5. Seal up Entry Points:

By far, the most bang-for-your-buck task for exterior maintenance is inspecting all your openings. It’s also something that you can do yourself seasonally and can save you a LOT of hardship and expense over the life of your investment. Obviously, we’re big fans of windows and doors over here so we’re a little biased, but we ALSO know that these are the hotspots and places where the outside gets in, and cause the majority of home maintenance expenses and issues related to the exterior. So, if you’re going to pick one task, then start here.

You want to invoke a little of Gandalf and a ‘you shall not pass’ attitude to ALL of our home openings. Also, inspecting your windows is also an inside/outside process as well. If you are seeing any moisture in the walls under the windows indoors then that’s a sure sign of a maintenance issue. But the whole point is that we can be preventative so that the damage doesn’t happen in the first place.

What to look for around your windows:

  1. Check the seals along with the outer frame of the window. Inspect the caulking for cracks and breaks. If the caulking looks dry or is starting to pull away from the frame, then it’s a sure sign that it needs to be replaced.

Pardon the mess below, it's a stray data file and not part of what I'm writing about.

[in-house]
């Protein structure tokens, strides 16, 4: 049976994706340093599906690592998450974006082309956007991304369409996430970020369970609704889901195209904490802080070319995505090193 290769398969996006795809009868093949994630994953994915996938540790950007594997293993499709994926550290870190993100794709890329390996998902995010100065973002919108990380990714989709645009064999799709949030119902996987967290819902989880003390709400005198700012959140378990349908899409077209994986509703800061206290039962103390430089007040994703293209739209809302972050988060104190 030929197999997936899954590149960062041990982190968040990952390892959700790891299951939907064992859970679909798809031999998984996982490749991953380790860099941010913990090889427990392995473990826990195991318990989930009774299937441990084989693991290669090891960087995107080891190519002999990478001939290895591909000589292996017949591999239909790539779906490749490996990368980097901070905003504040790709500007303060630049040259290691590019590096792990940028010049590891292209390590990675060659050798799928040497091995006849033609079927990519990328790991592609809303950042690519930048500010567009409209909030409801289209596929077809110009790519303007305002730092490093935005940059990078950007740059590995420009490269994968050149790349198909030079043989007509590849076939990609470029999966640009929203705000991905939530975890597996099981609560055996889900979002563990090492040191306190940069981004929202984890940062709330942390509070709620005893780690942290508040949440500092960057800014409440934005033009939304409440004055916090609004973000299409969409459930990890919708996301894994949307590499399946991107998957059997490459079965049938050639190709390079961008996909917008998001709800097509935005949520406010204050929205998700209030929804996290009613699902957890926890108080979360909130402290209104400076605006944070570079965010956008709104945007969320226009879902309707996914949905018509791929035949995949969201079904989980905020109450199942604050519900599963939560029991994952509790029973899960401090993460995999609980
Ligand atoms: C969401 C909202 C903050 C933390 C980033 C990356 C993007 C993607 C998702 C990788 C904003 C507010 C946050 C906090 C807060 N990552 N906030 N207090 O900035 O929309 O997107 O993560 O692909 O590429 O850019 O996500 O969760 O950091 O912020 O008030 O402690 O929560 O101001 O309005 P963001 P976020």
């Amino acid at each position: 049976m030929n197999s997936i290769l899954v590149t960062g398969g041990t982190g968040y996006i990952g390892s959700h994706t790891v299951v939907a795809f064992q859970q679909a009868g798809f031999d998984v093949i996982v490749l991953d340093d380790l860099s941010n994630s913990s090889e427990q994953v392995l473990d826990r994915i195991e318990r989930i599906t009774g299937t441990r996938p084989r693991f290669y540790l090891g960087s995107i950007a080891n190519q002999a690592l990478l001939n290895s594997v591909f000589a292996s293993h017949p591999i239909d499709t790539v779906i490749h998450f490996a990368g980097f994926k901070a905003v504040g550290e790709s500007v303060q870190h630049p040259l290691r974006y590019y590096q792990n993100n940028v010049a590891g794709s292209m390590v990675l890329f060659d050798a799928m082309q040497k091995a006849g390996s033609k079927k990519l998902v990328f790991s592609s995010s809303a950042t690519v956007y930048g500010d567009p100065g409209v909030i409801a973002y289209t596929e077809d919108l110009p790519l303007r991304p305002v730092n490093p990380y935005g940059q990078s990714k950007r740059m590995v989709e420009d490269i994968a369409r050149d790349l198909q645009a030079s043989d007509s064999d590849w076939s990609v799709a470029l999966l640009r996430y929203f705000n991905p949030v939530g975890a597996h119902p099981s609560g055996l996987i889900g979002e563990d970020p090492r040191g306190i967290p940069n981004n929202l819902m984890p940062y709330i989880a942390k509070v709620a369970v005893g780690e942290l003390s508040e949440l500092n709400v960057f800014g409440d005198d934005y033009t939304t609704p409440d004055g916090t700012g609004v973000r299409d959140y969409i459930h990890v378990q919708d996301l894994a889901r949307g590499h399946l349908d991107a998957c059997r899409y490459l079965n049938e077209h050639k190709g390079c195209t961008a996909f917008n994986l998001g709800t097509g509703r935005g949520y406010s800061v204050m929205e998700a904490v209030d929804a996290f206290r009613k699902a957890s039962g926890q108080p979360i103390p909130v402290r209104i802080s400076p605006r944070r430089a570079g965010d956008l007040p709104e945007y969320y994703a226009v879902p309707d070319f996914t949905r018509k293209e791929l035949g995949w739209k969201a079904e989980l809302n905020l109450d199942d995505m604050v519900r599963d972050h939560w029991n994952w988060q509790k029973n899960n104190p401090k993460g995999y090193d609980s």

2. Check the window frames and the mullions for signs of wear and tear. Any mould, mossiness, chipping paint or condensation inside a double-paned window are all signs that it might be time for some heavier maintenance or to consider a replacement.

What to look for around your doors:

  1. Check the seals underneath the threshold and make sure that there are no cracks or broken caulking underneath. Check the caulking around the outer frame for cracks and any edges pulling away. Inspect the seals around any glass cut inlays and mullions like you did with the windows.
  2. Test the doors for ease of opening/shutting. Houses can settle over time and doorframes sometimes need to be readjusted. Doors that are unlevel can put unnecessary strain on the hinges and hardware, and limit the life of your latches and locks.

Did your windows and doors not pass the inspection test? Or you are finally ready to take on that an environmental and design upgrade that you’ve been planning for? Support a local family-owned business, and order your high-quality windows and doors today, and we’ll help improve your home isolation. You’ll get to wistfully stare out of your beautiful windows until this is all over.

We are open and here to serve you and help you in any way we can.

Please feel free to contact us at (416-800-1365) for any questions you may have.

We are offering our customers 3 ways to obtain an estimate:-

1. Virtual Quoting system, using video conferencing – Click the link below to schedule your consultation

2. Email your sizes & pictures to [email protected]

3. We can come to your home measure up from the exterior. This can all be done without any social interaction

From our family to yours, stay well, stay healthy!